Intel® ISA Extensions
Use hardware-based isolation and memory encryption to provide more code protection in your solutions.
1081 Discussions

AVX512-VBMI2: VPSHLDV masks its shift count preventing use as a blend


Is it too late to suggest a change to AVX512_VBMI2 for Ice Lake?  (Regardless of that, I'm curious about the design decision.)

VPSHLDV (and the W / Q versions) would potentially have more uses (or save a blend instruction) if they allowed shift counts large enough to take the entire element from SRC2, instead of being limited to keeping at least one bit from the DST vector.  The current definition in the


tmp ← concat(DEST.dword, SRC2.dword) << (tsrc3 & 31)

(Or & 15 for the VPSHL/RVW,  & 63 for VPSHL/RVQ)

This is inconsistent with regular vector shifts, which don't mask their count (e.g. AVX2 and AVX512F  VPSLLVD  can zero elements with a shift count of 32 or higher.    e.g. vpcmpeqd    xmm0, xmm0,xmm0 /  vpsllvd     xmm0, xmm0, xmm0 produces all-zeros.  Same for MMX/SSE2/AVX/...  (V)PSLLD)

It is consistent with scalar integer SHLD, but arguably the vector version benefits more from having some elements able to produce SRC2, or even SRC2 left-shifted (but that would require a much wider barrel shifter).

I don't have any particular application in mind; maybe some applications benefit from the implicit masking and would otherwise need a VPANDD.  I'm picturing a case where you have a constant vector of shift counts to get different windows for different elements, and for some elements it's useful to have a count of zero, and others it's useful to have a count of 32.  Maybe there aren't any real use cases like that, or few enough that you don't mind forcing them to use an extra blend instruction if it saves transistors implementing this instruction.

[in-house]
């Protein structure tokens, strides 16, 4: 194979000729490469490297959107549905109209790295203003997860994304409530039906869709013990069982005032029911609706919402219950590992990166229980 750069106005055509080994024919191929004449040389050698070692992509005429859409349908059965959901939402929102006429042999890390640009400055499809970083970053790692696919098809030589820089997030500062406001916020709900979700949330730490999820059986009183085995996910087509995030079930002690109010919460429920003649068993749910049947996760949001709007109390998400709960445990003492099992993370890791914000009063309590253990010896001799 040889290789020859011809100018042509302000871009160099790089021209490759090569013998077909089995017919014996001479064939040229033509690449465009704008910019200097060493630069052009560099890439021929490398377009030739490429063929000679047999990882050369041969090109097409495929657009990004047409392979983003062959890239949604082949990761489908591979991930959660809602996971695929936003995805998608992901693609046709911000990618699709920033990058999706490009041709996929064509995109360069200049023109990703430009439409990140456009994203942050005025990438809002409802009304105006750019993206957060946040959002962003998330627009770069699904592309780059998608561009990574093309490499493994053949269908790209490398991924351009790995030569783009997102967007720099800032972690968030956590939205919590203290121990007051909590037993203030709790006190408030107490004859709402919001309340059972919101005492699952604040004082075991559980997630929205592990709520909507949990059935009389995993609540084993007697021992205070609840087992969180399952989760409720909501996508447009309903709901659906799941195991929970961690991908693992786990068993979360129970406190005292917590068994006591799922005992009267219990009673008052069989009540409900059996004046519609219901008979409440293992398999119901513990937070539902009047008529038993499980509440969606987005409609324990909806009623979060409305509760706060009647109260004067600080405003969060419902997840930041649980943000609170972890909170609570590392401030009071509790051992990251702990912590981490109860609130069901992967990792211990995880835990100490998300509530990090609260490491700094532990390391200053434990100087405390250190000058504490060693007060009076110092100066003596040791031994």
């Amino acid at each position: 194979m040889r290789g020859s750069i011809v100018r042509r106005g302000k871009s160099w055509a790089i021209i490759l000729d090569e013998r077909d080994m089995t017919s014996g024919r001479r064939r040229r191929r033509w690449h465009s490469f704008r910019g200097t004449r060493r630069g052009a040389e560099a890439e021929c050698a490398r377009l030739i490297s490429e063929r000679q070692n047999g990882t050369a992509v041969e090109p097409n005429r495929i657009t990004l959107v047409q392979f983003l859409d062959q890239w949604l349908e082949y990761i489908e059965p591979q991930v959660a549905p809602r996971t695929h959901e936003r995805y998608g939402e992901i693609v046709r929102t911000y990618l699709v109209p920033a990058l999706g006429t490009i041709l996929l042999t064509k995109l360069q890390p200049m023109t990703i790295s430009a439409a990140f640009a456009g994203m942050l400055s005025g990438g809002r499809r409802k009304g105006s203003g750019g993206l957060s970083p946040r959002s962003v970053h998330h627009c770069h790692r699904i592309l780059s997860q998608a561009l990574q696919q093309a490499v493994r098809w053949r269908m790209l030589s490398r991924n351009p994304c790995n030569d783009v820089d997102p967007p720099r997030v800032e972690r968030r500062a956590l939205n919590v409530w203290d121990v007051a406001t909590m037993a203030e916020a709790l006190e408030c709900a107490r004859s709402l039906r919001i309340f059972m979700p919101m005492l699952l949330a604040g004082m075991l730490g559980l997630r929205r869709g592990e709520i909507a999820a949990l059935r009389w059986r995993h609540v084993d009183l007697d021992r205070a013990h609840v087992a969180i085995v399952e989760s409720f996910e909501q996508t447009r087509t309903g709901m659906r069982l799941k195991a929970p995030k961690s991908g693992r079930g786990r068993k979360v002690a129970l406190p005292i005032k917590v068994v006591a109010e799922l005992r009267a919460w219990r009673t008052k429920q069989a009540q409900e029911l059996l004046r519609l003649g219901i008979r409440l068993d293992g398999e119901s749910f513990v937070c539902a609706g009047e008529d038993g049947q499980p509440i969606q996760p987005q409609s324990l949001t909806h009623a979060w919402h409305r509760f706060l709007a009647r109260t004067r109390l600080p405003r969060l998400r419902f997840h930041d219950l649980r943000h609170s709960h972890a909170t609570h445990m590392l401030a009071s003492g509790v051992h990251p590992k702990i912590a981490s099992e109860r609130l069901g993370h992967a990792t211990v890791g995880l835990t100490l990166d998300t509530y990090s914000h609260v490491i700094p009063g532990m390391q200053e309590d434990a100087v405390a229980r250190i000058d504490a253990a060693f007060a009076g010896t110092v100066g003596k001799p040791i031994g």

For VPSHRDV, which gives you DEST.dword ← concat(SRC2.dword, DEST.dword) >> (tsrc3 & 31), you can keep elements of DEST with merge masking, or keep elements of SRC2 with a count of zero.  (But obviously for consistency, if VPSHLDV changes, then VPSHRDV should change, too, along with the non-V versions!)

Allowing an extra bit of shift count for W / D / Q would mean counts up to 127 for the Q version; that means a much wider barrel shifter, so that's probably not a viable option.  Perhaps saturating the count at 16/32/64 would be efficiently possible.  (Earlier SSE/AVX shifts effectively saturate the count to 16/32/64 (leaving the register or element = 0), so this behaviour would be consistent.

If we're not so concerned about consistency, perhaps the Q version could saturate to 64, and so could the D and W versions.  So the D and W versions could produce SRC2<<n, but the Q version could only produce SRC2<<0.  Or maybe that doesn't work for the elements that are using the top part of a 128-bit barrel shifter which normally can't go that far.

0 Kudos
0 Replies